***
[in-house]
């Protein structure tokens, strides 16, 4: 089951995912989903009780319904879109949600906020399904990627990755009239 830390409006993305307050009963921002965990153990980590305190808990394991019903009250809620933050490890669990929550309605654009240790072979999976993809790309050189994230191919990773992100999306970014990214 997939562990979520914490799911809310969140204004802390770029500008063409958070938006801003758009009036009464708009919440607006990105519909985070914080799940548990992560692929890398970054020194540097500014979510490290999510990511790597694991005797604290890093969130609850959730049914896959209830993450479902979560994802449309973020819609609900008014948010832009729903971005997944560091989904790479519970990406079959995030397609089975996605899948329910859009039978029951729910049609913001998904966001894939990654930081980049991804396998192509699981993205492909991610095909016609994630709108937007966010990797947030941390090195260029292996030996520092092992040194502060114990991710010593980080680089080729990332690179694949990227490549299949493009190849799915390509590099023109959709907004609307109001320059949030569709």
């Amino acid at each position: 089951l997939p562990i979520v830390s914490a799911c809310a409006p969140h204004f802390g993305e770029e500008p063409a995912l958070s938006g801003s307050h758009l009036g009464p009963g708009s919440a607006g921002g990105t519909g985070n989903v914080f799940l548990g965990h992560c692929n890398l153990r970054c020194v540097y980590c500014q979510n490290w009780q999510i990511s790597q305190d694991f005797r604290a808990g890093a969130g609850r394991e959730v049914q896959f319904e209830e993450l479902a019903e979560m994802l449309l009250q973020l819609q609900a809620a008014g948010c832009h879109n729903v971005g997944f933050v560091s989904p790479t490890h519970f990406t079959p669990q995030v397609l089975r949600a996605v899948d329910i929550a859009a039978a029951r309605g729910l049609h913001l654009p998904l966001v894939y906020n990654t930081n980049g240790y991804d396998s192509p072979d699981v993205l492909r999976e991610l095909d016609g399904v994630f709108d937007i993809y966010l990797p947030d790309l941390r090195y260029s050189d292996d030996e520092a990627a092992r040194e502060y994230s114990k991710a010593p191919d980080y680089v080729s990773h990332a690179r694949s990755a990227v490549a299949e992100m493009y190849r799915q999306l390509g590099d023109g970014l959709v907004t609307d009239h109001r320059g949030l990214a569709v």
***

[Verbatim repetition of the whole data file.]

[in-house]
């Protein structure tokens, strides 16, 4: 089951995912989903009780319904879109949600906020399904990627990755009239 830390409006993305307050009963921002965990153990980590305190808990394991019903009250809620933050490890669990929550309605654009240790072979999976993809790309050189994230191919990773992100999306970014990214 997939562990979520914490799911809310969140204004802390770029500008063409958070938006801003758009009036009464708009919440607006990105519909985070914080799940548990992560692929890398970054020194540097500014979510490290999510990511790597694991005797604290890093969130609850959730049914896959209830993450479902979560994802449309973020819609609900008014948010832009729903971005997944560091989904790479519970990406079959995030397609089975996605899948329910859009039978029951729910049609913001998904966001894939990654930081980049991804396998192509699981993205492909991610095909016609994630709108937007966010990797947030941390090195260029292996030996520092092992040194502060114990991710010593980080680089080729990332690179694949990227490549299949493009190849799915390509590099023109959709907004609307109001320059949030569709």
């Amino acid at each position: 089951l997939p562990i979520v830390s914490a799911c809310a409006p969140h204004f802390g993305e770029e500008p063409a995912l958070s938006g801003s307050h758009l009036g009464p009963g708009s919440a607006g921002g990105t519909g985070n989903v914080f799940l548990g965990h992560c692929n890398l153990r970054c020194v540097y980590c500014q979510n490290w009780q999510i990511s790597q305190d694991f005797r604290a808990g890093a969130g609850r394991e959730v049914q896959f319904e209830e993450l479902a019903e979560m994802l449309l009250q973020l819609q609900a809620a008014g948010c832009h879109n729903v971005g997944f933050v560091s989904p790479t490890h519970f990406t079959p669990q995030v397609l089975r949600a996605v899948d329910i929550a859009a039978a029951r309605g729910l049609h913001l654009p998904l966001v894939y906020n990654t930081n980049g240790y991804d396998s192509p072979d699981v993205l492909r999976e991610l095909d016609g399904v994630f709108d937007i993809y966010l990797p947030d790309l941390r090195y260029s050189d292996d030996e520092a990627a092992r040194e502060y994230s114990k991710a010593p191919d980080y680089v080729s990773h990332a690179r694949s990755a990227v490549a299949e992100m493009y190849r799915q999306l390509g590099d023109g970014l959709v907004t609307d009239h109001r320059g949030l990214a569709v």